CameraIcon
CameraIcon
SearchIcon
MyQuestionIcon


Question

Let $$P\left ( n \right ):n^{2}+n$$ is an odd integer
$$P\left ( k \right )\Rightarrow P\left ( k+1 \right )$$ is true
Then $$P\left ( n \right )$$ is true for all


A
n>2
loader
B
n>1
loader
C
n
loader
D
none of these
loader

Solution

The correct option is A none of these
Given that $$P\left( n \right) :{ n }^{ 2 }+n$$ is an odd integer.

$$P\left( k \right) \Rightarrow P\left( k+1 \right) $$ is true.

For $$P\left( n \right) $$ to be true for all $$n$$, it should be true for $$n=1$$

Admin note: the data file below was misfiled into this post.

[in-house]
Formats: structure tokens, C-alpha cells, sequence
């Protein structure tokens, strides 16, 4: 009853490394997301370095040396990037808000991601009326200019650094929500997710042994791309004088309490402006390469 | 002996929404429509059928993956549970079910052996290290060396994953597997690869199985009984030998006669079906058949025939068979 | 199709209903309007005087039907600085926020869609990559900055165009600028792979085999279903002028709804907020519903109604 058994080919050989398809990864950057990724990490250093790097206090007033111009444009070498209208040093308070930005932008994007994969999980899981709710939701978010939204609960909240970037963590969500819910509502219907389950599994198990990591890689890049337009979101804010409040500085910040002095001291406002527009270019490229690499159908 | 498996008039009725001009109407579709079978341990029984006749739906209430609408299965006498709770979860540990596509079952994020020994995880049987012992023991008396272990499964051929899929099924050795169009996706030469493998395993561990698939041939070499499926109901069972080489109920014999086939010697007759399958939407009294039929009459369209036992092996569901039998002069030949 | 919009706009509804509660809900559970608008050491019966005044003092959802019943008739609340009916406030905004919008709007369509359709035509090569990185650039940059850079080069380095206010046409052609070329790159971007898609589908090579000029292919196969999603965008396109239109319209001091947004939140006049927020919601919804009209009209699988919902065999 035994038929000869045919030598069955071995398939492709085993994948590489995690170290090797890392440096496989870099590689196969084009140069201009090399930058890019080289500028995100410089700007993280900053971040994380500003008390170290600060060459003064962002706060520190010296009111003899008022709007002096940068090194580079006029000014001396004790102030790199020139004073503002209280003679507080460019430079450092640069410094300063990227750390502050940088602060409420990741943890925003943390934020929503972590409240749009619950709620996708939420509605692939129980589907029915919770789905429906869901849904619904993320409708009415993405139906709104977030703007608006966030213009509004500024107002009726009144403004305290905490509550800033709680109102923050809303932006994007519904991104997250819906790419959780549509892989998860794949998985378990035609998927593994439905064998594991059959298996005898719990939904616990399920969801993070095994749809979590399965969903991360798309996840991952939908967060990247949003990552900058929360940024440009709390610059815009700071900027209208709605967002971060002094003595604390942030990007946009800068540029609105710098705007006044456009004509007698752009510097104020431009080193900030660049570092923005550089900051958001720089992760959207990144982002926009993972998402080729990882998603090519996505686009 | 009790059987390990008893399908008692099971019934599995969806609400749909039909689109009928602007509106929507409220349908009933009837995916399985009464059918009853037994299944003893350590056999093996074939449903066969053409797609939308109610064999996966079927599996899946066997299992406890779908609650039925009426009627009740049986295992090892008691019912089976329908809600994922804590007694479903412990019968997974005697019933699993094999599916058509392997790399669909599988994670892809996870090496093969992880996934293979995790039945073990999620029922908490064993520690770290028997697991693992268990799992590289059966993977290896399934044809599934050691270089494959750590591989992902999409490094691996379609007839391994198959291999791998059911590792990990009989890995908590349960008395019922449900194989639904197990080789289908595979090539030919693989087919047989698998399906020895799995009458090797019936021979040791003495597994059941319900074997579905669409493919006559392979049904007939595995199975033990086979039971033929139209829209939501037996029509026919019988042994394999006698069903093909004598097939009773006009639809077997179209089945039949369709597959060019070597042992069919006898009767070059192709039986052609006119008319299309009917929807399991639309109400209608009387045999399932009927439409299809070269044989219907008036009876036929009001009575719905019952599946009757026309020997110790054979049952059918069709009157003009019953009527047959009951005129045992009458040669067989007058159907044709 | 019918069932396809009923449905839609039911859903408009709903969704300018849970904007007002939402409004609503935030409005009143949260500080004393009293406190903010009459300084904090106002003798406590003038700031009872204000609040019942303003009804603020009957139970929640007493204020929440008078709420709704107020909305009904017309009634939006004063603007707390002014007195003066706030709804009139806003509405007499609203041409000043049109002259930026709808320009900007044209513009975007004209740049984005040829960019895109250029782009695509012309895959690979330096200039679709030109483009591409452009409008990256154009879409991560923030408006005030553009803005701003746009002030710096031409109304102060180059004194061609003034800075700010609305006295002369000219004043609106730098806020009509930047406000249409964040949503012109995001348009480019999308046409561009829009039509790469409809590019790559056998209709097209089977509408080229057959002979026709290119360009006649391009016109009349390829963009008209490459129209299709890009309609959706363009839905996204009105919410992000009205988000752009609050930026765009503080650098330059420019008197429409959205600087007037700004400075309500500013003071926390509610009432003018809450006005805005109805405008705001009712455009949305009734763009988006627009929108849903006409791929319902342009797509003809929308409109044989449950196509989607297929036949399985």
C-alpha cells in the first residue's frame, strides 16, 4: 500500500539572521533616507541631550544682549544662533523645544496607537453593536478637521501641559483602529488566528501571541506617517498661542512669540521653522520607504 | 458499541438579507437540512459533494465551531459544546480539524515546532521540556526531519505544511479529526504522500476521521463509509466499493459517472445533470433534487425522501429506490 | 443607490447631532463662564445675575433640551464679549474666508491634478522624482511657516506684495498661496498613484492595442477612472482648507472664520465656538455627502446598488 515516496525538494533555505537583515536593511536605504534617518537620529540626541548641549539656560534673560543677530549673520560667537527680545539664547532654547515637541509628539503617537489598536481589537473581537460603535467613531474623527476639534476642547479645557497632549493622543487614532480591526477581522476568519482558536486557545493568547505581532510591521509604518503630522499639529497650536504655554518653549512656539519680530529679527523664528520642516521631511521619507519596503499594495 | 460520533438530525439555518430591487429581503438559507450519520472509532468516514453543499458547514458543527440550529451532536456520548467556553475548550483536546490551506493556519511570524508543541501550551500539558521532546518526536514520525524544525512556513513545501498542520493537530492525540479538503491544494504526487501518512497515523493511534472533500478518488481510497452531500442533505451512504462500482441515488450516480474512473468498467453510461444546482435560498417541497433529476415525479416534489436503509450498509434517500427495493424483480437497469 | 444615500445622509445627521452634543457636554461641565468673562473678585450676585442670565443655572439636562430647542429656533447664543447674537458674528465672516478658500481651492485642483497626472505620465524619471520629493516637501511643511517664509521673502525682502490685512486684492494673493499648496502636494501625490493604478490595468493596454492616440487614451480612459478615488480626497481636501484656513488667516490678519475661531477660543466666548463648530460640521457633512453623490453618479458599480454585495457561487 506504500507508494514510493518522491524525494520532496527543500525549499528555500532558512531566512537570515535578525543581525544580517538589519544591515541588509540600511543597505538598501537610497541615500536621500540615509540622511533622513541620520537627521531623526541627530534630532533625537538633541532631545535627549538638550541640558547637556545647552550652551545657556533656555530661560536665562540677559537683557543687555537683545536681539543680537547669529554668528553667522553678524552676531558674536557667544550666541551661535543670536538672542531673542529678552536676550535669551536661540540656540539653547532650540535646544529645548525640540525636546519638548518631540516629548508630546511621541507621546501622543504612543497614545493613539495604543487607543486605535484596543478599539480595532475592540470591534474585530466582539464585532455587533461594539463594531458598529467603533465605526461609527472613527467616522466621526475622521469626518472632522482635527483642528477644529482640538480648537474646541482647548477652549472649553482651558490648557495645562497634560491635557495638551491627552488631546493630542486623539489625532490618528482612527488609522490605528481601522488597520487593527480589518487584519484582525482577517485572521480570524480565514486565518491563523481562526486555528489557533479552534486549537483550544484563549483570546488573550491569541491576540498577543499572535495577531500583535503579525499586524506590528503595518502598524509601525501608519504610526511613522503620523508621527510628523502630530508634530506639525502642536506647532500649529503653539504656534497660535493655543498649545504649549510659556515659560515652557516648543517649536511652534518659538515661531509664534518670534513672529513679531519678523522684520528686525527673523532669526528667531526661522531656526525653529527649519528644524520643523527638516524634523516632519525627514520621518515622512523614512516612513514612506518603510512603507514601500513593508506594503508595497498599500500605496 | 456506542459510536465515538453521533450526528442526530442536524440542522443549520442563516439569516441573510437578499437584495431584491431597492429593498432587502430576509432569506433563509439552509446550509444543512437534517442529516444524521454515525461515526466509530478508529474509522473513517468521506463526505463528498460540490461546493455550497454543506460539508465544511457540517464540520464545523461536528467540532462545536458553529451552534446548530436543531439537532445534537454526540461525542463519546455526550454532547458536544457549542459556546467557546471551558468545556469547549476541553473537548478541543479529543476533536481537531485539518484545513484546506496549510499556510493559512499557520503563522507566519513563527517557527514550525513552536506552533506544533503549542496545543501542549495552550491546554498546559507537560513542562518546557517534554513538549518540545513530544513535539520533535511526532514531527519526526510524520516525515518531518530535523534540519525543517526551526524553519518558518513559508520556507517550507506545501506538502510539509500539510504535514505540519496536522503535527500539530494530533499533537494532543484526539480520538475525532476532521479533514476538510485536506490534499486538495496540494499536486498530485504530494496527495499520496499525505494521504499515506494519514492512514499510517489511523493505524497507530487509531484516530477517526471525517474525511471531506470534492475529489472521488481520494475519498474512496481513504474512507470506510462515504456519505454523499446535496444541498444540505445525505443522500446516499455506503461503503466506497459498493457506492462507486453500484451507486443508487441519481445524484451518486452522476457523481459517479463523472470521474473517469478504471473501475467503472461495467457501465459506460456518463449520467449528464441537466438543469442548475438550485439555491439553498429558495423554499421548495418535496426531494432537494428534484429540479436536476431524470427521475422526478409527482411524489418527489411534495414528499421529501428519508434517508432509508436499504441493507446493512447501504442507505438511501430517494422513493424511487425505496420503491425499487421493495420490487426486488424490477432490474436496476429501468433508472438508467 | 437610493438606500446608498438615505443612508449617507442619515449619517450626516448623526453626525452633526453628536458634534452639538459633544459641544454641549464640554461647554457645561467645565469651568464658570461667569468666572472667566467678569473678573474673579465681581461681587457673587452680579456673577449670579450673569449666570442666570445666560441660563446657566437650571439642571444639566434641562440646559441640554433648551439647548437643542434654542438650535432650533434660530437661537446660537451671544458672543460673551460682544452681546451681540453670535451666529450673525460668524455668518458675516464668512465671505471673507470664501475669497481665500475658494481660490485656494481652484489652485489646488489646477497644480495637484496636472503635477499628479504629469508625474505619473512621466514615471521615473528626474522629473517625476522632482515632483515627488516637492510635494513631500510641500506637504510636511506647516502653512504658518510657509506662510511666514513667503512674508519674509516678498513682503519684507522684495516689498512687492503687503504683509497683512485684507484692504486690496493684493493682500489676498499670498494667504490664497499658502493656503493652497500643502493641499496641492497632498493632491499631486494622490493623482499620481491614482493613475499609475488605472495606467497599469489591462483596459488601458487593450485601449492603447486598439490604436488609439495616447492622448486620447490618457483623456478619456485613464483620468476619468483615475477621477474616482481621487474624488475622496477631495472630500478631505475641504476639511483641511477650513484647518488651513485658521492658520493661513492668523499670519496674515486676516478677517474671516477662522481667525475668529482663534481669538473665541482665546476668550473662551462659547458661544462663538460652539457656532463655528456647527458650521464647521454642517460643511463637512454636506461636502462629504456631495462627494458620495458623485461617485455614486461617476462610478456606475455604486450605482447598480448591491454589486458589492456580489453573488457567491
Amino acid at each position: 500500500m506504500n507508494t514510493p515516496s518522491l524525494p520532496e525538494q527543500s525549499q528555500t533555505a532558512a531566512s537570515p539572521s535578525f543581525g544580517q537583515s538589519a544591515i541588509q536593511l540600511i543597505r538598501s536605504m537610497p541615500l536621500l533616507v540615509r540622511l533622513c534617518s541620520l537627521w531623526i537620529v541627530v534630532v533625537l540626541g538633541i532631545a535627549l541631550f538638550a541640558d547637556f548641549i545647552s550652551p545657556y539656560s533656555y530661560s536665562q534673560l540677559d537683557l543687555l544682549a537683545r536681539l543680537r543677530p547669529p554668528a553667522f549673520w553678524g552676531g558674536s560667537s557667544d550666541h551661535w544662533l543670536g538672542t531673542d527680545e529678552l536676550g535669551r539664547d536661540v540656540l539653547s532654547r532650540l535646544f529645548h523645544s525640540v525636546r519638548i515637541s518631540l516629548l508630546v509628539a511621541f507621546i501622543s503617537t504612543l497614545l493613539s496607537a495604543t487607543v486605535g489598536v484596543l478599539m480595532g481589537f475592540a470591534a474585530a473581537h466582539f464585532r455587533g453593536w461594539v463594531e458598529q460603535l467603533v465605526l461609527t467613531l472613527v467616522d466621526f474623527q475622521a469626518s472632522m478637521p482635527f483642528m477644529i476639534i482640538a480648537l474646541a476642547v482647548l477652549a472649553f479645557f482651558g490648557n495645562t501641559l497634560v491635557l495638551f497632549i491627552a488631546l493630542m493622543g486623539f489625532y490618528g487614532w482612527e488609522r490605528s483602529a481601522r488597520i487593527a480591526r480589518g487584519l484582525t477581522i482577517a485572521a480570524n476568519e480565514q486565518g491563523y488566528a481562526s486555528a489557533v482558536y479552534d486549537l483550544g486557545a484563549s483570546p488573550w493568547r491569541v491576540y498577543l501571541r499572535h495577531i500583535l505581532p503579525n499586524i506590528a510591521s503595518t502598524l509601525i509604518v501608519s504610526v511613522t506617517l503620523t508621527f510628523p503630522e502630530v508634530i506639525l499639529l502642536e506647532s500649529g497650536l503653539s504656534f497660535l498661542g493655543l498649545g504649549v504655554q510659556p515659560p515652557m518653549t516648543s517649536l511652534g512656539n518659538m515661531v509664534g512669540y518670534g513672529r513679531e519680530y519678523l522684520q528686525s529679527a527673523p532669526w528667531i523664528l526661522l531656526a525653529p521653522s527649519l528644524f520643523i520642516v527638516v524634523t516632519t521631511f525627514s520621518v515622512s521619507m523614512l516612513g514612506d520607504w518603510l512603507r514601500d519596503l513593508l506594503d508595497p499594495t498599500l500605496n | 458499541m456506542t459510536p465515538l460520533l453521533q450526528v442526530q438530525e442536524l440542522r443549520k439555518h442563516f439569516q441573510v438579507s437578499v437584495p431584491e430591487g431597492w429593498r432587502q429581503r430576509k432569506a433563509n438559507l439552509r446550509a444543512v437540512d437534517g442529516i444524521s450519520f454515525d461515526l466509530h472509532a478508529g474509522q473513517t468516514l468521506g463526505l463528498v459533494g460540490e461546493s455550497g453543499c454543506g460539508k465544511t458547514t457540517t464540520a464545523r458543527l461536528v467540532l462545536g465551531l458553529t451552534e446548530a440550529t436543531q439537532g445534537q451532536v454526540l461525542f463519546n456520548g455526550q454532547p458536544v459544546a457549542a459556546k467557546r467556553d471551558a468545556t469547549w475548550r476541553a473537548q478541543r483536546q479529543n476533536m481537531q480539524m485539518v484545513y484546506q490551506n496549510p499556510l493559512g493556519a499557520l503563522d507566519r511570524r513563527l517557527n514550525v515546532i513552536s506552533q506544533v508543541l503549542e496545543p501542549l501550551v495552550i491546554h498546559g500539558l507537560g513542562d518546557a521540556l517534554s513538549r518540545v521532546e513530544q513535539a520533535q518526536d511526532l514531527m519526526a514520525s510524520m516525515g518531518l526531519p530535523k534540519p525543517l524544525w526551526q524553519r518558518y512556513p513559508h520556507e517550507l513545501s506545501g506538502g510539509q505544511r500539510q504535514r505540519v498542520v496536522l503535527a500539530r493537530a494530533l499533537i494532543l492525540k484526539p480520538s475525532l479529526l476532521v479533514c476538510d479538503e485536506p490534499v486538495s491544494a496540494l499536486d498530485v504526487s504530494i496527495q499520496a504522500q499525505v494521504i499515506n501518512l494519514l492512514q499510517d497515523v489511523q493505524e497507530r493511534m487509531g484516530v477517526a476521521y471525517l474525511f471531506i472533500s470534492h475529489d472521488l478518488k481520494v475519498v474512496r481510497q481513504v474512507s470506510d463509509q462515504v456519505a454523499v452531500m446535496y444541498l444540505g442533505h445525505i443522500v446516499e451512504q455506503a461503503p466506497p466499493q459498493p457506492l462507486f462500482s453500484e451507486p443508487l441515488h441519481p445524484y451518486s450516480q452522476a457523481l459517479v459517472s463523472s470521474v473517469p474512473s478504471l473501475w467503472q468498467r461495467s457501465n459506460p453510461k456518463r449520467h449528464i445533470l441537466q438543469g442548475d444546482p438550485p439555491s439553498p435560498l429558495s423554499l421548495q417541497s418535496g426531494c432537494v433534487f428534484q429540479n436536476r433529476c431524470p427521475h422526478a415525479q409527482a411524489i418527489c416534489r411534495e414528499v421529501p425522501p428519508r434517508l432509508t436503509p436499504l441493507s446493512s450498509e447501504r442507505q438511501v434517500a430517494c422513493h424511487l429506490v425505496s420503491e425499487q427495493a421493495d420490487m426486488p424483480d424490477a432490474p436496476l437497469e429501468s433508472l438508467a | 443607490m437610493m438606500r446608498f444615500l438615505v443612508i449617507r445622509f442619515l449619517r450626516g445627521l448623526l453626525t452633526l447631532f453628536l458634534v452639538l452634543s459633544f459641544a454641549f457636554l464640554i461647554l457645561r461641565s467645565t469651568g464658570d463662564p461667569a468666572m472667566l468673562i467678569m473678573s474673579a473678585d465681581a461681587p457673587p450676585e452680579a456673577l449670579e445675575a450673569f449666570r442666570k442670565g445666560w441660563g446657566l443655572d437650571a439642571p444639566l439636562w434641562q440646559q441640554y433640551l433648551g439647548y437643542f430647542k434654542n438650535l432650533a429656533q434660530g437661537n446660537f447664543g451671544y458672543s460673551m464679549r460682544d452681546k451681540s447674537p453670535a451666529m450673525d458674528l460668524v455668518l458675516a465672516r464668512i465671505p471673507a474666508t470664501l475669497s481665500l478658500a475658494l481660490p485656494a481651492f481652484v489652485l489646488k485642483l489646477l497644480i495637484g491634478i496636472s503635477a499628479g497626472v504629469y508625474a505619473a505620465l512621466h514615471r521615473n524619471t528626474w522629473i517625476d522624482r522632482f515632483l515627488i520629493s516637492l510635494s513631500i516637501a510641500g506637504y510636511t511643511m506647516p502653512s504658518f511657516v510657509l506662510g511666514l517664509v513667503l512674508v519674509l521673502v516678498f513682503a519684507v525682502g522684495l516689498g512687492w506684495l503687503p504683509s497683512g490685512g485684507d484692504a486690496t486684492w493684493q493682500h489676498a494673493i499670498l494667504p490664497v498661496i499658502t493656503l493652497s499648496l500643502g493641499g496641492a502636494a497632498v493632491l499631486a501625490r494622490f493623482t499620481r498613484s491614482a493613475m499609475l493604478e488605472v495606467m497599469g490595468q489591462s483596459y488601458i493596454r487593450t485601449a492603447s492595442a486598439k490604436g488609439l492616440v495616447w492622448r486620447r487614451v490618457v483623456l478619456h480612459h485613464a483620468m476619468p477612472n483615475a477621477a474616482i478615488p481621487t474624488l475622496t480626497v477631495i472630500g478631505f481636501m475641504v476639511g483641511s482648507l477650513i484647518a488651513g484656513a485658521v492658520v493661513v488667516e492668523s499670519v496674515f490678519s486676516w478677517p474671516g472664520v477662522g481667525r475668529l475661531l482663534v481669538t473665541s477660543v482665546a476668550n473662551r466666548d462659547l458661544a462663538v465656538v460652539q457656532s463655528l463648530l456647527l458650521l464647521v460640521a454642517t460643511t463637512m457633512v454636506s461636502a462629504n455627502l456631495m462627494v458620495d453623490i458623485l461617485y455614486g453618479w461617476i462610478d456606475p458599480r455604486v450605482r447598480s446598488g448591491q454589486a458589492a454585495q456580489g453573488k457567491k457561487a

$$P\left( 1 \right) ={ 1 }^{ 2 }+1=2$$ This is not an odd integer, So not true for $$n=1$$

Check for $$n=2$$, $$P\left( 2 \right) ={ 2 }^{ 2 }+2=6$$ This is again not odd, 

so not true for $$n=2$$

For $$n=3$$, $$P\left( 3 \right) ={ 3 }^{ 2 }+3=9$$, odd so true

For $$n=4$$, $$P\left( 4 \right) ={ 4 }^{ 2 }+4=20$$ not odd, so not true.

 So we see from options, it not true for any given option.

Mathematics

Suggest Corrections
thumbs-up
 
0


similar_icon
Similar questions
View More


similar_icon
People also searched for
View More



footer-image